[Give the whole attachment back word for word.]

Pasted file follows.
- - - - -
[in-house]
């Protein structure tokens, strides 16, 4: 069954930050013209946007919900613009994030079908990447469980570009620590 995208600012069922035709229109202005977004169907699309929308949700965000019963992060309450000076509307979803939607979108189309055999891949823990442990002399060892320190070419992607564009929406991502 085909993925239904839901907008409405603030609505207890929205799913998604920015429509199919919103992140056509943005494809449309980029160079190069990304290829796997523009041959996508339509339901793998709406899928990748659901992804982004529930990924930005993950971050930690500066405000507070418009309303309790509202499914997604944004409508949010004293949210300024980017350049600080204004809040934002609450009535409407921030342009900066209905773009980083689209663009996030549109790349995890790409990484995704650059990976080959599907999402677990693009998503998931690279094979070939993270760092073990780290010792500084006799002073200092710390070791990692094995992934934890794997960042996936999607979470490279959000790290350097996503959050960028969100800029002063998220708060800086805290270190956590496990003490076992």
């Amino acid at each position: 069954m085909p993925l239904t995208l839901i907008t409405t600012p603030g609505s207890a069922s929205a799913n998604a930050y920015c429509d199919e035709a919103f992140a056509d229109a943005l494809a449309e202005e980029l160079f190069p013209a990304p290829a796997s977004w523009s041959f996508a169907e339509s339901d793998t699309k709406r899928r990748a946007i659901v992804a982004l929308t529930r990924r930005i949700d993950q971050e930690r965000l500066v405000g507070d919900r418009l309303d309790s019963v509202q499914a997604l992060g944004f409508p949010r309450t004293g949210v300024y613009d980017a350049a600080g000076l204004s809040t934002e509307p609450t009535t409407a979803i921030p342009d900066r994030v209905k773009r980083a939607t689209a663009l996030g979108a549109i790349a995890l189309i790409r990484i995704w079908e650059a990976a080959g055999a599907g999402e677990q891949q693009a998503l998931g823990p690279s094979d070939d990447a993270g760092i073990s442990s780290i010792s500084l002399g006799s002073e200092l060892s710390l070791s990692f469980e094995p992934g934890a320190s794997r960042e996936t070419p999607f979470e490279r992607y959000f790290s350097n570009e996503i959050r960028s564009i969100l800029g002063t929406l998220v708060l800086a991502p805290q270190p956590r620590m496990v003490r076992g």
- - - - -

[in-house]
């Protein structure tokens, strides 16, 4: 069954930050013209946007919900613009994030079908990447469980570009620590 995208600012069922035709229109202005977004169907699309929308949700965000019963992060309450000076509307979803939607979108189309055999891949823990442990002399060892320190070419992607564009929406991502 085909993925239904839901907008409405603030609505207890929205799913998604920015429509199919919103992140056509943005494809449309980029160079190069990304290829796997523009041959996508339509339901793998709406899928990748659901992804982004529930990924930005993950971050930690500066405000507070418009309303309790509202499914997604944004409508949010004293949210300024980017350049600080204004809040934002609450009535409407921030342009900066209905773009980083689209663009996030549109790349995890790409990484995704650059990976080959599907999402677990693009998503998931690279094979070939993270760092073990780290010792500084006799002073200092710390070791990692094995992934934890794997960042996936999607979470490279959000790290350097996503959050960028969100800029002063998220708060800086805290270190956590496990003490076992």
């Amino acid at each position: 069954m085909p993925l239904t995208l839901i907008t409405t600012p603030g609505s207890a069922s929205a799913n998604a930050y920015c429509d199919e035709a919103f992140a056509d229109a943005l494809a449309e202005e980029l160079f190069p013209a990304p290829a796997s977004w523009s041959f996508a169907e339509s339901d793998t699309k709406r899928r990748a946007i659901v992804a982004l929308t529930r990924r930005i949700d993950q971050e930690r965000l500066v405000g507070d919900r418009l309303d309790s019963v509202q499914a997604l992060g944004f409508p949010r309450t004293g949210v300024y613009d980017a350049a600080g000076l204004s809040t934002e509307p609450t009535t409407a979803i921030p342009d900066r994030v209905k773009r980083a939607t689209a663009l996030g979108a549109i790349a995890l189309i790409r990484i995704w079908e650059a990976a080959g055999a599907g999402e677990q891949q693009a998503l998931g823990p690279s094979d070939d990447a993270g760092i073990s442990s780290i010792s500084l002399g006799s002073e200092l060892s710390l070791s990692f469980e094995p992934g934890a320190s794997r960042e996936t070419p999607f979470e490279r992607y959000f790290s350097n570009e996503i959050r960028s564009i969100l800029g002063t929406l998220v708060l800086a991502p805290q270190p956590r620590m496990v003490r076992g």